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  1. Age doesn’t effect knuckleballers like conventional pitchers. Interesting thesis.

    Comment by Greg — December 10, 2012 @ 9:27 am

  2. Re: age. Does the fact Dickey actually throw pretty hard for a knuckleballer cause you any concern? I mean, say he throws the thing at 85 instead of 87 mph….

    Comment by Rufus T. Firefly — December 10, 2012 @ 10:27 am

  3. I keep hearing that age doesn’t effect knuckleballers like other pitchers, but we also hear that Dickey isn’t like other knuckleballers in part because of an unprecedented “fast knuckler.” I understand that this is all venturing into the unknown, but is there any concern that Dickey’s age could have some effect on his fast knuckleball velocity? Or has this difference between his knuckleballs been overstated?

    Comment by Rags — December 10, 2012 @ 10:34 am

  4. That’s a question I’m not sure anyone can answer. There’s basically no precedent for it. I’m encouraged overall by the strides he made last year, but it’s unclear how much his velocity helps in this case. Most pitchers can get by with a slower knuckleball, so losing some velocity might not matter as much. Honestly, though, it’s nearly impossible to give a definitive answer here.

    Comment by Chris Cwik — December 10, 2012 @ 10:39 am

  5. I appreciate the concept that age doesn’t play the same role for Dickey as it does for other pitchers, but it most certainly is a factor. The man is 37 years old – a senior citizen by professional athlete standards. And as Rags stated, he throws a fastball version of his knuckler (in addition to mixing in a standard fastball). He may not have the velocity of other pitchers, but the relative affect on his arm is the same. When you throw as hard as you can while maintaining control, it wears your body out over time.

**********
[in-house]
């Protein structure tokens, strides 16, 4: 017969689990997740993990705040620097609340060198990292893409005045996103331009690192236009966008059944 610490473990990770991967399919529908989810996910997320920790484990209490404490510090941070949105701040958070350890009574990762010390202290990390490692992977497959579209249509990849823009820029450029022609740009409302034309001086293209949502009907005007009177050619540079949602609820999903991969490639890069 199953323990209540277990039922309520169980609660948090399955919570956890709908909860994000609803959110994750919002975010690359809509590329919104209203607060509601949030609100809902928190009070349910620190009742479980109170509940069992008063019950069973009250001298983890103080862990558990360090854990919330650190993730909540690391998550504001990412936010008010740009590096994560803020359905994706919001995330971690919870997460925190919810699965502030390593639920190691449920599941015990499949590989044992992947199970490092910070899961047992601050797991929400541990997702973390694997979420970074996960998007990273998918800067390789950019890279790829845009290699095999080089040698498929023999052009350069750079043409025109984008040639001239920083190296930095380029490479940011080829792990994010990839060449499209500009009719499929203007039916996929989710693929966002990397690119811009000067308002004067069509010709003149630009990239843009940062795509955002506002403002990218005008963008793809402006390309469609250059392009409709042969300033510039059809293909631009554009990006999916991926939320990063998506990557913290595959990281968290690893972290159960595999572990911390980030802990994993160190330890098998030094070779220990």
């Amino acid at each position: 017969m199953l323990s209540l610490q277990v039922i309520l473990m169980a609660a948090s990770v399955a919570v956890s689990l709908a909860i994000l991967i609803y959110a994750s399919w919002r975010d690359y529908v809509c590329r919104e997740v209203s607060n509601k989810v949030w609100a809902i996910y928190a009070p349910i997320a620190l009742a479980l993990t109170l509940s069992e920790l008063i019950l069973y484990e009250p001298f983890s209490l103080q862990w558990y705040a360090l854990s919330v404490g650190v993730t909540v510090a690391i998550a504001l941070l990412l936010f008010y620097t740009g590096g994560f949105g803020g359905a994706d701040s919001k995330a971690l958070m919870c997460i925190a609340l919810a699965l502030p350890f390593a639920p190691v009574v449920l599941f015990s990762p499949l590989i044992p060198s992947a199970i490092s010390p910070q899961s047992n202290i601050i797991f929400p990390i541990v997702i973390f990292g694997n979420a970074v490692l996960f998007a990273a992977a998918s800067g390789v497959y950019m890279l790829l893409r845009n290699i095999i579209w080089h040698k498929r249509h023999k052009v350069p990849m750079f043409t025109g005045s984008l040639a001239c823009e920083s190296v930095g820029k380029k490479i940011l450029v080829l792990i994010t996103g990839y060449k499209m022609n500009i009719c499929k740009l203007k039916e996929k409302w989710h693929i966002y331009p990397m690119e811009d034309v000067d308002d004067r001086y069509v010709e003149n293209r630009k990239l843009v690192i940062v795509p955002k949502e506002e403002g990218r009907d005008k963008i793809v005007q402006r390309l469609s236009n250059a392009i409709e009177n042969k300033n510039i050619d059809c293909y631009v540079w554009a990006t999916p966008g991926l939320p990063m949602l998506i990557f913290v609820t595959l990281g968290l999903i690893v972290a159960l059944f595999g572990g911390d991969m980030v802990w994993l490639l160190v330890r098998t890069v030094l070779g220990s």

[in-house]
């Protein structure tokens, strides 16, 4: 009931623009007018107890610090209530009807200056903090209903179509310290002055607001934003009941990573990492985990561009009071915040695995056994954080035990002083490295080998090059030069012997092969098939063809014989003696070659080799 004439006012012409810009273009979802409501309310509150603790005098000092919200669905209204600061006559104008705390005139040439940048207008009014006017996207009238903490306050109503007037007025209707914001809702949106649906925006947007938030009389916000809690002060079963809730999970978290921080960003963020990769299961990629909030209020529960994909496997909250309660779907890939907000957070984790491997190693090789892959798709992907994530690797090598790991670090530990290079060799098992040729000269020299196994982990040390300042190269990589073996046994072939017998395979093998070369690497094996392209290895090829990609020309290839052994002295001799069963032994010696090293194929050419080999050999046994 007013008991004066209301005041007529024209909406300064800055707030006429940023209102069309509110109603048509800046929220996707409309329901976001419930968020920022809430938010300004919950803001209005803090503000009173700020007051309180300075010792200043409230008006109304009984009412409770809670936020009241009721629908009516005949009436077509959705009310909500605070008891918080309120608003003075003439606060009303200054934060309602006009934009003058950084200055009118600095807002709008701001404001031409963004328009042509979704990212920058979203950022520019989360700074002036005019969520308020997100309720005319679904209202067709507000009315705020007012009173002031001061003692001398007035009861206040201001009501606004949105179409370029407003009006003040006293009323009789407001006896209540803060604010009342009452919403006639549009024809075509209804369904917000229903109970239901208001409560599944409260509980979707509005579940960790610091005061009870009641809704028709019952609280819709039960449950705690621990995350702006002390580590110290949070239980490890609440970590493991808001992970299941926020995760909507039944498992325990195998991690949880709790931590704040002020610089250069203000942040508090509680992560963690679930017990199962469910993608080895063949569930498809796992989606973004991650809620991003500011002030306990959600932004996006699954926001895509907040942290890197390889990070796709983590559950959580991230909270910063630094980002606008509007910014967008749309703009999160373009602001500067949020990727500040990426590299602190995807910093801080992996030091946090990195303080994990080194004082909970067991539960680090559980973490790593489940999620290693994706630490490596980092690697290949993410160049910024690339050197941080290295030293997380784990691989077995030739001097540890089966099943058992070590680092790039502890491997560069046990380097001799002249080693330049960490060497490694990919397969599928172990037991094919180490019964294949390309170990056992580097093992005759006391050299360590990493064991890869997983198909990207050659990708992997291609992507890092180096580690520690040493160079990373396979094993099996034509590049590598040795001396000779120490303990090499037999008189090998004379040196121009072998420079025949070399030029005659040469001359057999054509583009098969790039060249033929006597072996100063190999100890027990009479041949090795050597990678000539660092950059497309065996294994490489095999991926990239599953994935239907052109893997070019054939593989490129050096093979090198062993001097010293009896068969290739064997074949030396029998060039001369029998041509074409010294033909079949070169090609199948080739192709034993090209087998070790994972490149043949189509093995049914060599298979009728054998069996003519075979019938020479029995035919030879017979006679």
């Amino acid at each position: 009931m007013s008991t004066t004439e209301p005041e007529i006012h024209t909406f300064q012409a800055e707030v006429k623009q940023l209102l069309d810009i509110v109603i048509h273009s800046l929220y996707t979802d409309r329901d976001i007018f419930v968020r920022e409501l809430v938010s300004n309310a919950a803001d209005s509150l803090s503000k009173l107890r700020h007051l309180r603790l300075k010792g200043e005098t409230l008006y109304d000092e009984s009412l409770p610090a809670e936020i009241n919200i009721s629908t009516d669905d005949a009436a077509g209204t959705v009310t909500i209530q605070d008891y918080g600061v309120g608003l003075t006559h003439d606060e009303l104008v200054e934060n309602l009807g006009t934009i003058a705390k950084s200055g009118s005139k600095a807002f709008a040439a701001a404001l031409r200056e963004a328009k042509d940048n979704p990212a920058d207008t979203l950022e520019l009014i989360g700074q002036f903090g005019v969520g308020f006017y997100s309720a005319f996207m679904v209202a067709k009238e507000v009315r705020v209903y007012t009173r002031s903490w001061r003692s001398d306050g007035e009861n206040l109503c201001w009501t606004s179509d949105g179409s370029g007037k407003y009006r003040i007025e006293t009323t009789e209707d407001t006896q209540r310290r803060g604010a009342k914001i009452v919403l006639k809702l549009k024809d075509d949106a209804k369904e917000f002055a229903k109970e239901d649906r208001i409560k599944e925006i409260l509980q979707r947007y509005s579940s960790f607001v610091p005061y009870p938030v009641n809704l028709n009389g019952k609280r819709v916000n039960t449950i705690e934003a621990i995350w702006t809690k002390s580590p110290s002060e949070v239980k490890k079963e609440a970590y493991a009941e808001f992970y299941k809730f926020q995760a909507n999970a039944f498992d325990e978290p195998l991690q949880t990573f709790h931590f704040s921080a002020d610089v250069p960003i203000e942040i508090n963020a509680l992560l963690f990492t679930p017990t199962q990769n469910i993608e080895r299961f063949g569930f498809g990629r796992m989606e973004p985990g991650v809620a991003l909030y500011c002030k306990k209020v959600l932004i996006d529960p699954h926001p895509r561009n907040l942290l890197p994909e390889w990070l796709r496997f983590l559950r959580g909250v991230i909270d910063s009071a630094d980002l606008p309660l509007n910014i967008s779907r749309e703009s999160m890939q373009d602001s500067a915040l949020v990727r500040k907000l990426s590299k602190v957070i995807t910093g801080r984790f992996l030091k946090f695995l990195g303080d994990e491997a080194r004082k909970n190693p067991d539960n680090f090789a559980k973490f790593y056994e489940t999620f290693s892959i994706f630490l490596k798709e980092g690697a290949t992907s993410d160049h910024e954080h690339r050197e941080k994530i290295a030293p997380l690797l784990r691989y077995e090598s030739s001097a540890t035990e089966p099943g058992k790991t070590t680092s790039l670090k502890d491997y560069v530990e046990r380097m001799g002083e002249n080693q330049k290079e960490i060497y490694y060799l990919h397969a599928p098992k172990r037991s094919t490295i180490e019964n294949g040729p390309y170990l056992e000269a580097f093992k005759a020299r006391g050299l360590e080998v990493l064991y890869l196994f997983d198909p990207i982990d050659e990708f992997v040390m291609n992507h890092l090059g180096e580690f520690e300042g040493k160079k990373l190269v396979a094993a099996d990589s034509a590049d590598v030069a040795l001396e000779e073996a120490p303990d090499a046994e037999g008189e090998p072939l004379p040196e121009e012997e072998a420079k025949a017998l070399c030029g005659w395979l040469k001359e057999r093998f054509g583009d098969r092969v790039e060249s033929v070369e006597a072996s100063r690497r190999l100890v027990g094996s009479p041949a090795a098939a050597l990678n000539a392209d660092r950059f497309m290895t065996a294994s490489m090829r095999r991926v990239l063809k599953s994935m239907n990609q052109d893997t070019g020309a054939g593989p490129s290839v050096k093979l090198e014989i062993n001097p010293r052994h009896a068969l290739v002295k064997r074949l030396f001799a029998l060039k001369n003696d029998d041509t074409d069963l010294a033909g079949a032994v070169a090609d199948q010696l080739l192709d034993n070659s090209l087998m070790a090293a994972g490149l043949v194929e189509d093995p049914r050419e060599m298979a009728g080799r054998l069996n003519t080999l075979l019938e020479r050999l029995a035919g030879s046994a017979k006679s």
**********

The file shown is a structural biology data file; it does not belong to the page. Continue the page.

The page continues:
And don’t forget – Dickey may have only achieved prominence in recent years, but he’s been playing baseball and pitching just as long as his peers. Wear and tear doesn’t care about performance.

    As a Mets fan, I love Dickey and what he’s accomplished. I think he’s definitely got repeat potential, but it would be foolish to think that at 37, he should get the same contract a 28-year-old version of himself would get.

    Comment by Mike — December 10, 2012 @ 12:18 pm

  6. Yeah he’s an avoid for me next year. He’ll be drafted as an ace #1 starter, and with that, you have to aim for reliability. He could well excel again next year, but there are just too many questions surrounding him for me to draft him as my first SP.

    Comment by SteveJobs — December 10, 2012 @ 12:22 pm

  7. Another X-Factor: Dickey’s lack of a UCL. How does that come into play in terms of his longevity (or lack thereof)?

    Comment by TradeEm — December 10, 2012 @ 12:26 pm

  8. Yet another X-factor: RA Dickey is reportedly gay. Look how quickly Mike Piazza’s career tanked after he was labeled as such. Maybe better off if he is traded to San Fran?

    Comment by Anna Coulter — December 10, 2012 @ 5:03 pm

  9. kinda bummed i won’t be able to pick up his production off the waiver wire next year

    Comment by jim — December 10, 2012 @ 6:57 pm

  10. thats a very ignorant assumption!! fyi, Dickey is married with 4 children and is a born again Christian…

    Comment by dwayne — December 11, 2012 @ 12:29 am

  11. How come no mention of Hoyt Wilhelm. NY Giants great knuckleballer ?
    Yes kids there was three teams in NY once upon a time long long ago.

    Comment by Jeff Joseph — December 11, 2012 @ 9:49 pm

  12. There’s too much junk and games in the article

    “Most pitchers who throw the knuckleball typically age very well, pitching well into their 40s.”

    Except, they don’t. ‘Well into ones 40s’ mean something like 44, 45, 46. Knuckleballers don’t do that, as a class. Chris also elides into the fatuous ‘150 inning’ standard late in the article. Effectiveness no longer matters, it’s only modest durability at issue when there’s a point to flog.

    Comment by Jack Strawb — December 12, 2012 @ 9:34 pm

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